Thomson Wilson Leys

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Thomson Wilson Leys (23 April 1850 – 27 September 1924) was a New Zealand journalist, editor, newspaper proprietor and philanthropist. He was born in Sneinton, Nottinghamshire, England on 23 April 1850.[1]

Early life[edit]

Leys was born of Scottish parentage in Nottingham, where his father was Supervisor of Inland Revenue. He was five years a pupil at the People's College, Nottingham, and emigrated to New Zealand in 1863 with his parents, who joined the great Nonconformist movement to establish a special settlement at Albertland, north of Auckland.[2]


After arrival in New Zealand, Leys was apprenticed in the printing office of the Southern Cross, the oldest and most influential journal in the colony at that period. Three years later he obtained a transfer to the literary staff as shipping reporter, and in 1870, at the age of twenty, became sub-editor of the Daily Southern Cross and Weekly News, which were then owned by Julius Vogel, Colonial Treasurer. Compelled by ill-health to relinquish night work, he resigned and joined the editorial staff of the Auckland Star, assuming the chief editorship in February 1875, having also acquired a partnership interest in that paper, the New Zealand Farmer, New Zealand Graphic, and the large printing and publishing business connected with those journals.[2]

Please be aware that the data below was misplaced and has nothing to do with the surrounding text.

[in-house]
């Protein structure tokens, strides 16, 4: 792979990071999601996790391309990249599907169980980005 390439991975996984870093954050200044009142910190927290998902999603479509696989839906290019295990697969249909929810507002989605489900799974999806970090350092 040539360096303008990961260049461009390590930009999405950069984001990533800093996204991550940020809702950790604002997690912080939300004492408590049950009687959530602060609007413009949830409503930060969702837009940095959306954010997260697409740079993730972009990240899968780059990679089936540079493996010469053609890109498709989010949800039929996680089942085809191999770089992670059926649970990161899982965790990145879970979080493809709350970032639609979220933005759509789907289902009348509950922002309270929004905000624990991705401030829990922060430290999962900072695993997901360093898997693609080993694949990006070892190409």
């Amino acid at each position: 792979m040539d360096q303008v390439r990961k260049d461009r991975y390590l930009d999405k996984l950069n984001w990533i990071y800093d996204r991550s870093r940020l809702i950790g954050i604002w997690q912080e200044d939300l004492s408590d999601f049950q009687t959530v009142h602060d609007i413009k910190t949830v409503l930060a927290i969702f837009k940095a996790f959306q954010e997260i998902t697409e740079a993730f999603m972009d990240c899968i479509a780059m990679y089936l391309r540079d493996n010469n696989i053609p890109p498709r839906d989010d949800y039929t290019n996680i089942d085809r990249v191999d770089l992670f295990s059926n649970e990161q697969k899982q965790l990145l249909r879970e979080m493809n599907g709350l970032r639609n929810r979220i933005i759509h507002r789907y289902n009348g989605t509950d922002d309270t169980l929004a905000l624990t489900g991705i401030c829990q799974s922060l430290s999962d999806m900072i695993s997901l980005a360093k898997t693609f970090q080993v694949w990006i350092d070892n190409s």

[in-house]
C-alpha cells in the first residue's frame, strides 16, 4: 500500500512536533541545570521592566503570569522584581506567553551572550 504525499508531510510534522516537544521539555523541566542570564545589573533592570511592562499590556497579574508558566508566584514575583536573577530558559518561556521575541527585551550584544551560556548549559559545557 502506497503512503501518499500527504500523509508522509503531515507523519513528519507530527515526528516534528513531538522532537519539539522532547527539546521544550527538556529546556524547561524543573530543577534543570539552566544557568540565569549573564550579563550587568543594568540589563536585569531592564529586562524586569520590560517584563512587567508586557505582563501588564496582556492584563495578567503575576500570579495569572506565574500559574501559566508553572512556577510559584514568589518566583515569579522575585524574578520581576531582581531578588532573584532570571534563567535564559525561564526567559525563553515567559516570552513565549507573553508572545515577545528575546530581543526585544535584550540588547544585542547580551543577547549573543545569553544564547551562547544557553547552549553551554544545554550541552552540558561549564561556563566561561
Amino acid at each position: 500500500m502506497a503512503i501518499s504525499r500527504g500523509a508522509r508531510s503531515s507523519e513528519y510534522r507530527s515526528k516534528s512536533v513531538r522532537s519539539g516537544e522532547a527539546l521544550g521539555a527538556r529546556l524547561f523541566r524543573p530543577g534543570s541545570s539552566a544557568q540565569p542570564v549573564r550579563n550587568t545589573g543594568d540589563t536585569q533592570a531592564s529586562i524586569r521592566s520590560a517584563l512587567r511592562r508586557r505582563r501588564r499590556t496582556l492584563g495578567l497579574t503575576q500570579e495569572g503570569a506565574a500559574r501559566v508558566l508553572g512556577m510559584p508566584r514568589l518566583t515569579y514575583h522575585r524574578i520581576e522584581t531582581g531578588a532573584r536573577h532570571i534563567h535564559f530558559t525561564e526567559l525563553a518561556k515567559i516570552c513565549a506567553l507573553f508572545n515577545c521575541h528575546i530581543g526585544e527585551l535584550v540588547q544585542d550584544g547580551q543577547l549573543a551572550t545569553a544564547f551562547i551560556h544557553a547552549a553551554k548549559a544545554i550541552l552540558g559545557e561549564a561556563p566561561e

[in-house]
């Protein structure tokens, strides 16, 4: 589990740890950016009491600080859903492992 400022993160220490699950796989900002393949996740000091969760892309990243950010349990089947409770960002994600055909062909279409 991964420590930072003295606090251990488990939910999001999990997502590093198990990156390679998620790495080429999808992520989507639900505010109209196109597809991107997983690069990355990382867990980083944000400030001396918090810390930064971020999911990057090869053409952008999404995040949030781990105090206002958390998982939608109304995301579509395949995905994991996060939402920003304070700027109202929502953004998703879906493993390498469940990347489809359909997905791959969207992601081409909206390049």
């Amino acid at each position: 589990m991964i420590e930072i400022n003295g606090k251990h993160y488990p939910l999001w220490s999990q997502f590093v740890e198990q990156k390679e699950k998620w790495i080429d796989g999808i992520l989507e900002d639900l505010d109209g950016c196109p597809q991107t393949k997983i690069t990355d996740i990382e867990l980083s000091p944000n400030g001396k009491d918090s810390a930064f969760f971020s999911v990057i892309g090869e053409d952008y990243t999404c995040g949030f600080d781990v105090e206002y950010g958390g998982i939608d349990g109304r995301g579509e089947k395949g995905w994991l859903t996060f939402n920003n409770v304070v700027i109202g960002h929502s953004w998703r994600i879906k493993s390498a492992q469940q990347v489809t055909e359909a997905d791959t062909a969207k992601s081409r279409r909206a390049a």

In the scant leisure which falls to the lot of the editor of a daily newspaper, Mr. Leys did much literary work. He contributed the Auckland section of Sir Julius Vogel's "New Zealand Handbook", edited the "Early History of New Zealand," covering the period from the earliest times to 1845, and also the "Colonist's Guide," a standard textbook for settlers in New Zealand. He has also edited for sixteen years the annual issues of the Auckland Almanack, a valuable compendium of statistical and descriptive matter relating to New Zealand.[2]

Being one of the party formed at Rotorua on the day after the Tarawera eruption to visit Rotomahana and ascertain the condition of the Terraces, Leys wrote a graphic description of that great volcanic outburst, which was published in separate form. Among his minor literary works are a brochure on "The Doctrine of Evolution," in reply to Professor Denton, and notes of a holiday excursion to the South Sea Islands, "The Cruise of the Wairarapa". In 1891 Mr. Leys represented a syndicate of New Zealand journals at the Federation Convention in Sydney.[2]

Leys died on 27 September 1924 in Auckland and was buried at Purewa cemetery.[1]


  1. ^ a b Mogford, Janice C. "Thomson Wilson Leys". Dictionary of New Zealand Biography. Ministry for Culture and Heritage. Retrieved 15 November 2012.
  2. ^ a b c d Mennell, Philip (1892). "Leys, Thomson Wilson" . The Dictionary of Australasian Biography. London: Hutchinson & Co – via Wikisource.

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